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Howard v. Svoboda

Supreme Court of Minnesota

February 15, 2017

Anita J. Howard, Appellant,
v.
Shelly R. Svoboda, M.D., et al., Respondents.

         Court of Appeals Office of Appellate Courts

          Patrick Stoneking, Eric J. Magnuson, Lisa Lodin Peralta, Brandon Thompson, Robins Kaplan LLP, Minneapolis, Minnesota; and Richard E. Bosse, Law Office of Richard E. Bosse, Chartered, Henning, Minnesota, for appellant.

          Paul C. Peterson, William L. Davidson, João C. Medeiros, Lind, Jensen, Sullivan & Peterson, P.A., Minneapolis, Minnesota, for respondents.

          Mark A. Hallberg, Amy C. Wallace, Hallberg Law, P.A., Saint Paul, Minnesota, for amicus curiae Minnesota Association for Justice.

          Mark R. Whitmore, Christine E. Hinrichs, Bassford Remele, P.A., Minneapolis, Minnesota, for amicus curiae Minnesota Medical Association.

          Took no part, Anderson, J.

         SYLLABUS

         A protective order prohibiting the disclosure of information from an informal discussion conducted under Minn. Stat. § 595.02, subd. 5 (2016), was not an injunction, and thus not an appealable order, under Minnesota Rule of Civil Appellate Procedure 103.03(b).

         Vacated.

          OPINION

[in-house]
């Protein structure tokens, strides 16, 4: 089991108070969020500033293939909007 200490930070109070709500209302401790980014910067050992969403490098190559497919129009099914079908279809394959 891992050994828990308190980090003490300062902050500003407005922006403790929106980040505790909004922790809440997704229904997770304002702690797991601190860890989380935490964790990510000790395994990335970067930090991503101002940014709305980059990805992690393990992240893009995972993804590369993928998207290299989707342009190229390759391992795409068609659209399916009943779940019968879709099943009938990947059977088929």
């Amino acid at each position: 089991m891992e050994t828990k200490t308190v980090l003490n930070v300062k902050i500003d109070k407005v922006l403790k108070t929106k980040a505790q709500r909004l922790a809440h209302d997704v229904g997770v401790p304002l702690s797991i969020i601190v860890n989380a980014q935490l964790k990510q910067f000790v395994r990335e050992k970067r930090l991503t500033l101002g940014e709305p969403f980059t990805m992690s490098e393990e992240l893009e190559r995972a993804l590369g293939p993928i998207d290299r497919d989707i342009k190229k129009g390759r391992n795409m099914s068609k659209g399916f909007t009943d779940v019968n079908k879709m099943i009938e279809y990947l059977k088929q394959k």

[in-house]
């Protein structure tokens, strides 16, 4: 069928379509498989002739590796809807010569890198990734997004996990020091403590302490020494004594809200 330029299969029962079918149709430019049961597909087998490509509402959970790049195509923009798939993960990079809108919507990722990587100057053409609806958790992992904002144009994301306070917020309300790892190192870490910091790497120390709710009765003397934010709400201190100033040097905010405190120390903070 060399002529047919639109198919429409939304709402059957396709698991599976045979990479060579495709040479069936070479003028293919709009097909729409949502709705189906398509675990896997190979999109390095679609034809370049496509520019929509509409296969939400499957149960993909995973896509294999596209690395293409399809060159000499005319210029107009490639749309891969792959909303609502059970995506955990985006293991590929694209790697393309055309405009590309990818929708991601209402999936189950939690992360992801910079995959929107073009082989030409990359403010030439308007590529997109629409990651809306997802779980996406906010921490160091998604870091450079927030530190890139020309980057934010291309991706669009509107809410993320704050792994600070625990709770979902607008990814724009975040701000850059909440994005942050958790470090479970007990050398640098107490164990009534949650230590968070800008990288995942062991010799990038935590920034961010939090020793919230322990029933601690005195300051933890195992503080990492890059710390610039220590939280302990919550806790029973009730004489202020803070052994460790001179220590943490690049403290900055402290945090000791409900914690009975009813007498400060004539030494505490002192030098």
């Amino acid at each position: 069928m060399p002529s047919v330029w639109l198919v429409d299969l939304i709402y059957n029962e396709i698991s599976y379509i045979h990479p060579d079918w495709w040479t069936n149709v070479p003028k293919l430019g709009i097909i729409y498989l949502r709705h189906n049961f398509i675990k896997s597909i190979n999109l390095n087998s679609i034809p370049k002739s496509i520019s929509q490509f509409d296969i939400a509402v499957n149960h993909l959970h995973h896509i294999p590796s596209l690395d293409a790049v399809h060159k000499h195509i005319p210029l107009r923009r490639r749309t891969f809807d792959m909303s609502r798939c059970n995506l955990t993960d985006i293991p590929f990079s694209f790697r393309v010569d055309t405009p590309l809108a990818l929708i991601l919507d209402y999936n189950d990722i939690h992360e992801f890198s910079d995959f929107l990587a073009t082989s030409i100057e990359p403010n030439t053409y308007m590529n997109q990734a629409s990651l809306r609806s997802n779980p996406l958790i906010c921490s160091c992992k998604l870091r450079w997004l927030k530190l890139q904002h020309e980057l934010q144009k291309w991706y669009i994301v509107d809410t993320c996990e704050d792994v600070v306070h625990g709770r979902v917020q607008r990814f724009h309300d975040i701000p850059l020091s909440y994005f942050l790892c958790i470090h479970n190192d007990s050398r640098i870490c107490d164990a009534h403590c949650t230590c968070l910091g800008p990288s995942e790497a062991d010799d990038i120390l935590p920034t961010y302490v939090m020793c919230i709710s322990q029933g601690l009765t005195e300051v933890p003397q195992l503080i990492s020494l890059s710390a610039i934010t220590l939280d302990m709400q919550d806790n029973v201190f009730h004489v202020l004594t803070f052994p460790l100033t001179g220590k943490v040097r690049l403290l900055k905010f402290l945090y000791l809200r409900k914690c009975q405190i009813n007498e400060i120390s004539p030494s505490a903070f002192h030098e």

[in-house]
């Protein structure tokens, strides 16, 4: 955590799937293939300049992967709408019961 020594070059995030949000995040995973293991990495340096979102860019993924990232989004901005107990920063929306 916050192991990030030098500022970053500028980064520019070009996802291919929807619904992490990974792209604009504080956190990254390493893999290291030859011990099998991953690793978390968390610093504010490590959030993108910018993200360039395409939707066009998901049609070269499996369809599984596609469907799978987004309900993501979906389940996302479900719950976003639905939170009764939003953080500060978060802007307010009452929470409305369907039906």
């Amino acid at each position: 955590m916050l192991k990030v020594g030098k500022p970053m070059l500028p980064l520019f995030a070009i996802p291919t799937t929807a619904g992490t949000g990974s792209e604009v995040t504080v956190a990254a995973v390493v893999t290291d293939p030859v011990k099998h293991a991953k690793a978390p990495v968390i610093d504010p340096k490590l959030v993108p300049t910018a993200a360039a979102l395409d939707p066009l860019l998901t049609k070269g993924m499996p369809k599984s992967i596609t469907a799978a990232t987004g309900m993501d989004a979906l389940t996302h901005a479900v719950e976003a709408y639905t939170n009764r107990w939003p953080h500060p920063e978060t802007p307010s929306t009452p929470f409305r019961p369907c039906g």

LILLEHAUG, Justice.

         The parties in this case seek an interpretation of Minn. Stat. § 595.02, subd. 5 (2016), which provides that when a patient waives the physician-patient privilege in a health care malpractice action, the waiver includes permission for "informal discussions" with health care providers. Although the issue presented is one of first impression, we cannot reach it. Instead, we must vacate the court of appeals' decision for lack of appellate jurisdiction under the Minnesota Rules of Civil Appellate Procedure.

         I.

         On June 29, 2009, Anita Howard sought treatment at Noran Neurological Clinic, P.A., for back pain due to a car accident. Dr. Shelly Svoboda saw Howard and referred her to Dr. Mahmoud Nagib. On August 20, 2009, Dr. Nagib performed back surgery on Howard. Thereafter, Dr. Svoboda and her physician's assistant, Christopher Geisler, met with Howard in the clinic on several occasions for post-operative care, the last time being May 25, 2010.

         On June 7, 2010, Howard awoke from a nap, unable to move her legs or sit up in bed. She was taken to Hennepin County Medical Center, where she was diagnosed with complete paraplegia. Dr. Nagib identified a bacterial infection and collapse of the vertebrae at the surgery site, but concluded that surgery to repair the problem was too risky.

         Howard sued Dr. Svoboda, Mr. Geisler, and Noran Neurological Clinic (Respondents), but not Dr. Nagib, for professional negligence. Howard alleged that Respondents negligently allowed the infection to go undiagnosed while she was in ...


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